Easy to do.  All one would have had to do is buy Berkshire stock and they would have beat the index funds handily over the course of a lifetime.

MustacheAndaHalf

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Re: You Can Beat the Market: Non-Cap Weighted Investments
« Reply #17 on: June 23, 2018, 01:38:53 AM »
Since inception in 2003 RSP has outperformed VOO (had to use Vanguard 500 Index Investor fund VFINX to go back far enough on portfolio visualizer) with a CAGR of 10.5% to 9.22% respectively.
VOO's turnover ratio is 3%, versus RSP's 21%. Head over to the Tax tab on your MorningStar links, they list the tax-adjusted returns of both funds. Unfortunately VOO's records only go back five years. At that period though, VOO has a higher tax-adjusted return.
...
If someone figures out how to run a tax-efficient, low-fee, and equal-weighted index fund I'd be happy to buy it. But I don't think it exists.
I had the same thought, but drew a different conclusion from morningstar's "tax" data.  You can also use VFIAX (Vanguard S&P 500 Admiral shares) for longer-term comparison, since it holds identical assets to VOO.


tax impact on S&P 500 (VFIAX)
http://performance.morningstar.com/fund/tax-analysis.action?t=VFIAX
5 yr -0.75% ... 10 yr -0.54% ... 15 yr -0.48%

tax impact on equal weight S&P 500 (RSP)
http://performance.morningstar.com/fund/tax-analysis.action?t=RSP
5 yr -0.70% ... 10 yr -0.60% ... 15 yr -0.55%

The tax impact between the two only differs by 0.05% to 0.07%.  Although I expected otherwise, I consider RSP tax efficient based on that data.

One small caution: RSP has 0.08% of it's expense ratio paid for by it's parent company (Investco, I assume), which results in the 0.20% expense ratio.  At $15 billion in assets, I'm surprised the "expense waiver" is still in place.  Expect to pay 0.28% in the future.
http://financials.morningstar.com/etfund/operations.html?t=RSP
« Last Edit: June 23, 2018, 01:40:26 AM by MustacheAndaHalf »

Telecaster

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Re: You Can Beat the Market: Non-Cap Weighted Investments
« Reply #18 on: June 23, 2018, 09:51:33 AM »

One small caution: RSP has 0.08% of it's expense ratio paid for by it's parent company (Investco, I assume), which results in the 0.20% expense ratio.  At $15 billion in assets, I'm surprised the "expense waiver" is still in place.  Expect to pay 0.28% in the future.
http://financials.morningstar.com/etfund/operations.html?t=RSP

RSP recently lowered its expense ratio from 0.4% to 0.2%, so you could well be right.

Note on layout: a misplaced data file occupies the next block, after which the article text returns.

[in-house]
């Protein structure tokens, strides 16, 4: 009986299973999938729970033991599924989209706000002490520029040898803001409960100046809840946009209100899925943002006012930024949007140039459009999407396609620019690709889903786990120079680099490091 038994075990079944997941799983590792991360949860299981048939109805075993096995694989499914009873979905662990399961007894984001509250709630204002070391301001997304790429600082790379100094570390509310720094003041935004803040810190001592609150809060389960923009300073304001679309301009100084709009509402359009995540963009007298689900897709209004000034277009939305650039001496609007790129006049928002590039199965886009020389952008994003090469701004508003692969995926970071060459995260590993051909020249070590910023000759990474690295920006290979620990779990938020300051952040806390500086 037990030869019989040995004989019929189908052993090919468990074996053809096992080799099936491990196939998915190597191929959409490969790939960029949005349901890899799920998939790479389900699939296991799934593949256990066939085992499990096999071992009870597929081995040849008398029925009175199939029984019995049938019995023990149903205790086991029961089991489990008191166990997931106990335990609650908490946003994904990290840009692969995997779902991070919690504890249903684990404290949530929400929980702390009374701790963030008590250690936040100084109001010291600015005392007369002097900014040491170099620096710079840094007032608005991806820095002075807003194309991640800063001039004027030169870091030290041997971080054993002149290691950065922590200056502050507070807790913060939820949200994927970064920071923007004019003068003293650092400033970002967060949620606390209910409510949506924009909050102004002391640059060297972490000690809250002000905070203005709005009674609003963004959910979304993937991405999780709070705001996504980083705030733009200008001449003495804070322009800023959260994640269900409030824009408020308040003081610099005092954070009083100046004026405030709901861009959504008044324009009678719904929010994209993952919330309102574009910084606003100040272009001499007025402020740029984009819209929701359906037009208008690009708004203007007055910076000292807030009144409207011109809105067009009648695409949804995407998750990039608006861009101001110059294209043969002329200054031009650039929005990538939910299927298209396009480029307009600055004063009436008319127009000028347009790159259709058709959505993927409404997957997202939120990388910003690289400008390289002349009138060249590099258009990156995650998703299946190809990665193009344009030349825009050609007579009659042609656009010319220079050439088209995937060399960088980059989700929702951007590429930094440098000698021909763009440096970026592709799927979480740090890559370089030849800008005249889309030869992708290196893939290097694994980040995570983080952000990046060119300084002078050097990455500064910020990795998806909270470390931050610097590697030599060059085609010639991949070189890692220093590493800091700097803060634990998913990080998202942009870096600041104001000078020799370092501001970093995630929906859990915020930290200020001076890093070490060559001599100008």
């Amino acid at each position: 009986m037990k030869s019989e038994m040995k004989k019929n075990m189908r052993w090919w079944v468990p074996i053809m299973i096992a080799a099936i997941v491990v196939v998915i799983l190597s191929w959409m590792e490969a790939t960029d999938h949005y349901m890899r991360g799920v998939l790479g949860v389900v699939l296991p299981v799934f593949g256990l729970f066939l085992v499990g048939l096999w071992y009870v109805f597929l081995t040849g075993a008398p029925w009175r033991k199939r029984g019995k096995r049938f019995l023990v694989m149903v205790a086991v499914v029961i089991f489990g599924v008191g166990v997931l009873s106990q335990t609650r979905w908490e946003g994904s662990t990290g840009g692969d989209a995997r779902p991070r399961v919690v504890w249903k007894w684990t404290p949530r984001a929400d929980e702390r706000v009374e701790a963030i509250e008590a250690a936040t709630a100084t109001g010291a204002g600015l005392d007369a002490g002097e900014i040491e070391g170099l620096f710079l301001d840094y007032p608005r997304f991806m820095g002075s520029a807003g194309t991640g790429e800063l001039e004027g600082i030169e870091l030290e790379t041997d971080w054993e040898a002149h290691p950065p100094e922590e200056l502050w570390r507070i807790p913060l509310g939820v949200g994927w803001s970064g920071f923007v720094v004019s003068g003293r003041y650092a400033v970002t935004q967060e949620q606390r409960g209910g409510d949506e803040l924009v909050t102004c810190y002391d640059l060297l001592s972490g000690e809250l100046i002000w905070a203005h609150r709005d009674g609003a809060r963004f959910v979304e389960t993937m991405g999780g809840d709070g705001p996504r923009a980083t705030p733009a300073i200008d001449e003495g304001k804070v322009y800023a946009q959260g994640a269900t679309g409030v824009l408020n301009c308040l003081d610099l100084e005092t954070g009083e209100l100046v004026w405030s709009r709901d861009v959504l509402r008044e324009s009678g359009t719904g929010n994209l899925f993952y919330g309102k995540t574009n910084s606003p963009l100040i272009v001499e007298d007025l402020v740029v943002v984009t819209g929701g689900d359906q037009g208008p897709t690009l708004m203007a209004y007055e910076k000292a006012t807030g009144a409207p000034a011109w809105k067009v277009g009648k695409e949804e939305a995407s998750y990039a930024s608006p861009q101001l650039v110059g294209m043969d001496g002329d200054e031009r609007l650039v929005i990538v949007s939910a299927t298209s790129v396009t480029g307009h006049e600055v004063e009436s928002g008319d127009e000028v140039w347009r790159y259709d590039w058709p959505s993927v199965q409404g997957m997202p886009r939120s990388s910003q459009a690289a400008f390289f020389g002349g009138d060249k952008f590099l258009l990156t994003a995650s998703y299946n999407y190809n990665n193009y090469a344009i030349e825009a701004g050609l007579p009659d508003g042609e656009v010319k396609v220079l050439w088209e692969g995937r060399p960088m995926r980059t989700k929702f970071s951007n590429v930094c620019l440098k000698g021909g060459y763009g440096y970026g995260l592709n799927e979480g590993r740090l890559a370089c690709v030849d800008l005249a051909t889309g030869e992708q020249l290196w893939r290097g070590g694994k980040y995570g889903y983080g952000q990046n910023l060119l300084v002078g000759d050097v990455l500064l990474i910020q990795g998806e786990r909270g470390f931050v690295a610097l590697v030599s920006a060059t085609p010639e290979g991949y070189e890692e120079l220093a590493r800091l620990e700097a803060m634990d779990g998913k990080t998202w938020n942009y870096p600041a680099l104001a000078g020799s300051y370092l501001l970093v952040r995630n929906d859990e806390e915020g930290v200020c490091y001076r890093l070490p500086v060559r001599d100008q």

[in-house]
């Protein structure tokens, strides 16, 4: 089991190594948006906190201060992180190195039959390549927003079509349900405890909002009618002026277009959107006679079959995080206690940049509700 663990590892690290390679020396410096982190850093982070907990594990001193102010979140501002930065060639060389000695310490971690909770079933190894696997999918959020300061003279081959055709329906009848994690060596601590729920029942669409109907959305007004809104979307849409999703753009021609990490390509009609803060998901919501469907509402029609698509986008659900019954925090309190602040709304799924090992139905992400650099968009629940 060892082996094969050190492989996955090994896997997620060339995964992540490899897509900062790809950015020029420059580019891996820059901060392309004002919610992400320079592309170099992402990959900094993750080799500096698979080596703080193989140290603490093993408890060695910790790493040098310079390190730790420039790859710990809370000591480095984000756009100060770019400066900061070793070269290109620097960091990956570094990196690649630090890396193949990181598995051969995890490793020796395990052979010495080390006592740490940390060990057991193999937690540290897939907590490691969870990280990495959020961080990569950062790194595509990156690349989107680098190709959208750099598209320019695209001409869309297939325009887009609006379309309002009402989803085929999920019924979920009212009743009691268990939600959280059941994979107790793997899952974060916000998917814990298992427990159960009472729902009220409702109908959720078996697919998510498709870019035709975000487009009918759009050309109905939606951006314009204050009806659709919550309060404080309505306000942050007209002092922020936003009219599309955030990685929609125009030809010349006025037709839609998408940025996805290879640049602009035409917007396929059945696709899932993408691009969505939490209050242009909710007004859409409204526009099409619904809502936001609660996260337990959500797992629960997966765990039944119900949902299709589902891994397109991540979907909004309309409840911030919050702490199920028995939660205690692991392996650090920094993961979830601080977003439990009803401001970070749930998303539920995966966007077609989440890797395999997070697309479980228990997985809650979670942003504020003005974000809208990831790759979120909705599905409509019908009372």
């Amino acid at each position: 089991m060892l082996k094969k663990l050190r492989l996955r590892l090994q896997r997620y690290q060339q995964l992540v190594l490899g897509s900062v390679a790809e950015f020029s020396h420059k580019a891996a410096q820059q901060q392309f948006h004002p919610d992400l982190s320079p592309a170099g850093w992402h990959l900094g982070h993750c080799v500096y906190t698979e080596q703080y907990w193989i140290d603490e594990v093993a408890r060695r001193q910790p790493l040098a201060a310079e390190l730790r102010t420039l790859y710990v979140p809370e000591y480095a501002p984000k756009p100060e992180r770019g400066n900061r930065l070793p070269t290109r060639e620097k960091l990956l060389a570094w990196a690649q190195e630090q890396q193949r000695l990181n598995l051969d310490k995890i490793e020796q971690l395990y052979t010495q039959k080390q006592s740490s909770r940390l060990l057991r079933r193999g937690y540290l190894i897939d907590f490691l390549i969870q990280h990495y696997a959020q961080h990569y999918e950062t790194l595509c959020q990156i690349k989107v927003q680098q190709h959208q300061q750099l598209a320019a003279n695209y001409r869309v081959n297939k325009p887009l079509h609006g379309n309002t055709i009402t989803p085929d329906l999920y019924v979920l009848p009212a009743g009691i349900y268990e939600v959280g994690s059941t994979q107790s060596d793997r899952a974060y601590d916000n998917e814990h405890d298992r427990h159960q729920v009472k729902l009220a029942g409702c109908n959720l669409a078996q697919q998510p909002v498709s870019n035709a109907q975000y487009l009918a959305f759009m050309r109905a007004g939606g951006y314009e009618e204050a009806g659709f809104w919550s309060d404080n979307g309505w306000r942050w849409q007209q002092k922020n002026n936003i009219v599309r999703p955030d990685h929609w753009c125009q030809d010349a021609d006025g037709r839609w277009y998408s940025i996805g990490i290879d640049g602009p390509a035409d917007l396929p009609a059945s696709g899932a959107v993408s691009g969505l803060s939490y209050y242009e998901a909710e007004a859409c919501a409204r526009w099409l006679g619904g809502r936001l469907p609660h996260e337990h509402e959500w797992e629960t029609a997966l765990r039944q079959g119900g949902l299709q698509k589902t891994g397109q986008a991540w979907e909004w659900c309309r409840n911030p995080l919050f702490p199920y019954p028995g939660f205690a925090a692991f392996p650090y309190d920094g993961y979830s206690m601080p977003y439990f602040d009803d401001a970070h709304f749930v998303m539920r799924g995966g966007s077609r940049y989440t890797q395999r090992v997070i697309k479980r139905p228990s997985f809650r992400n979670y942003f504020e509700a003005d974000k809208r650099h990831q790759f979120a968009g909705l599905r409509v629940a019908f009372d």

That said, you can create a synthetic equal weight with 25% VFIAX (Vanguard s&P 500) and 75% VIMAX (Vanguard mid-cap) that tracks RSP pretty closely with an expense ratio of 0.05%.

MustacheAndaHalf

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Re: You Can Beat the Market: Non-Cap Weighted Investments
« Reply #19 on: June 24, 2018, 05:11:15 AM »
Didn't know about the prior expense ratio, that's interesting.  I found some other good and bad examples of equal weighting.

GSEW (Goldman Sachs Equal Weight U.S. Large Cap Equity ETF) has an excellent expense ratio (0.09%), but no historical performance.  It's top 50 stocks hold 11.1% of assets, which is only 1.1x expected weight.

EUSA (iShares MSCI USA Equal Weighted ETF) has an expense ratio of 0.15%, and it's top 50 assets account for 9.1% (of 628 stocks).  That's 1.15x of expected.

RSP (Invesco S&P 500 Equal Weight ETF) costs 0.20% per year - I wonder how much of that pays for "S&P 500" in it's name?  It's top 50 hold 10.85% of it's assets, or 1.1x of expected.

EQAL (Invesco Russell 1000 Equal Weight ETF) has an 0.20% expense ratio and holds 956 stocks.  It's top 50 hold a surprisingly high 12.9% of assets, or 2.5x of expected.  Despite having 956 stocks, it's more concentrated in the top 50 than any of the ETFs with only 500-600 stocks.  Seems like "equal weight" is only the starting point for this ETF.

For those interested in equal weight, maybe that list provides some additional choices to consider.

bacchi

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Re: You Can Beat the Market: Non-Cap Weighted Investments
« Reply #20 on: June 25, 2018, 11:31:46 PM »
This bogle thread has some great graphs in the first few pages comparing a small-cap tilt to a standard S&P allocation. I believe are some graphs in the later pages that go back farther than 1970.

https://www.bogleheads.org/forum/viewtopic.php?f=10&t=38374&sid=e117c2fb0ccafd7d7ae6bc1fb73c9500

tl;dr Small cap is higher risk, higher gains. It may not be suitable for the withdrawal years but it's probably worth it for the accumulation years.